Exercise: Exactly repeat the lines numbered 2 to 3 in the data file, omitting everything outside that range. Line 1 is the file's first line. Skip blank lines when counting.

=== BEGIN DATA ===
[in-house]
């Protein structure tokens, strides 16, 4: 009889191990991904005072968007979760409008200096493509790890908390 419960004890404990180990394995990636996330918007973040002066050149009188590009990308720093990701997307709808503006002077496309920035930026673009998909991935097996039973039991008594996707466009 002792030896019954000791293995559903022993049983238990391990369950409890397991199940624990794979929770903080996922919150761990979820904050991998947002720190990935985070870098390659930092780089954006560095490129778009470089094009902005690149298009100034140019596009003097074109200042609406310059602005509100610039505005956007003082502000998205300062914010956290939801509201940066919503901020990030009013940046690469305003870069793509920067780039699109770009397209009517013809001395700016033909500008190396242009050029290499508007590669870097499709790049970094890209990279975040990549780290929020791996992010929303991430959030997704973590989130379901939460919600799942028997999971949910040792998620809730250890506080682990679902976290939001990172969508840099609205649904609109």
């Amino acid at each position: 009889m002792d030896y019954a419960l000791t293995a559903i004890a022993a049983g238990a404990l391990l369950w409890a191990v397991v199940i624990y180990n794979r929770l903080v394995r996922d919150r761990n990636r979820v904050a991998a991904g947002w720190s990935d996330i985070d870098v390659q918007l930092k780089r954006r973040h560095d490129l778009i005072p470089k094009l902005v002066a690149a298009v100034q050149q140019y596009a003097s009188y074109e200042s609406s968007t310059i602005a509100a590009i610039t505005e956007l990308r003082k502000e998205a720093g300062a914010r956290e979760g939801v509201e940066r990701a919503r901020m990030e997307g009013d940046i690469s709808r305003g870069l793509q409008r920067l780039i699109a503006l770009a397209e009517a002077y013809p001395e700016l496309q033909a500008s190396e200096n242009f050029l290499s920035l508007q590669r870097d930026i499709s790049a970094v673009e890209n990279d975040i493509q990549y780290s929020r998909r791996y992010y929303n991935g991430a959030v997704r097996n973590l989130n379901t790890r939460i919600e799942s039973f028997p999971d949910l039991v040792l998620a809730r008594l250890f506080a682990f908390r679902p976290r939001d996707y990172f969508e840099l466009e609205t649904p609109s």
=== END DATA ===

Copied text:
């Protein structure tokens, strides 16, 4: 009889191990991904005072968007979760409008200096493509790890908390 419960004890404990180990394995990636996330918007973040002066050149009188590009990308720093990701997307709808503006002077496309920035930026673009998909991935097996039973039991008594996707466009 002792030896019954000791293995559903022993049983238990391990369950409890397991199940624990794979929770903080996922919150761990979820904050991998947002720190990935985070870098390659930092780089954006560095490129778009470089094009902005690149298009100034140019596009003097074109200042609406310059602005509100610039505005956007003082502000998205300062914010956290939801509201940066919503901020990030009013940046690469305003870069793509920067780039699109770009397209009517013809001395700016033909500008190396242009050029290499508007590669870097499709790049970094890209990279975040990549780290929020791996992010929303991430959030997704973590989130379901939460919600799942028997999971949910040792998620809730250890506080682990679902976290939001990172969508840099609205649904609109």
């Amino acid at each position: 009889m002792d030896y019954a419960l000791t293995a559903i004890a022993a049983g238990a404990l391990l369950w409890a191990v397991v199940i624990y180990n794979r929770l903080v394995r996922d919150r761990n990636r979820v904050a991998a991904g947002w720190s990935d996330i985070d870098v390659q918007l930092k780089r954006r973040h560095d490129l778009i005072p470089k094009l902005v002066a690149a298009v100034q050149q140019y596009a003097s009188y074109e200042s609406s968007t310059i602005a509100a590009i610039t505005e956007l990308r003082k502000e998205a720093g300062a914010r956290e979760g939801v509201e940066r990701a919503r901020m990030e997307g009013d940046i690469s709808r305003g870069l793509q409008r920067l780039i699109a503006l770009a397209e009517a002077y013809p001395e700016l496309q033909a500008s190396e200096n242009f050029l290499s920035l508007q590669r870097d930026i499709s790049a970094v673009e890209n990279d975040i493509q990549y780290s929020r998909r791996y992010y929303n991935g991430a959030v997704r097996n973590l989130n379901t790890r939460i919600e799942s039973f028997p999971d949910l039991v040792l998620a809730r008594l250890f506080a682990f908390r679902p976290r939001d996707y990172f969508e840099l466009e609205t649904p609109s």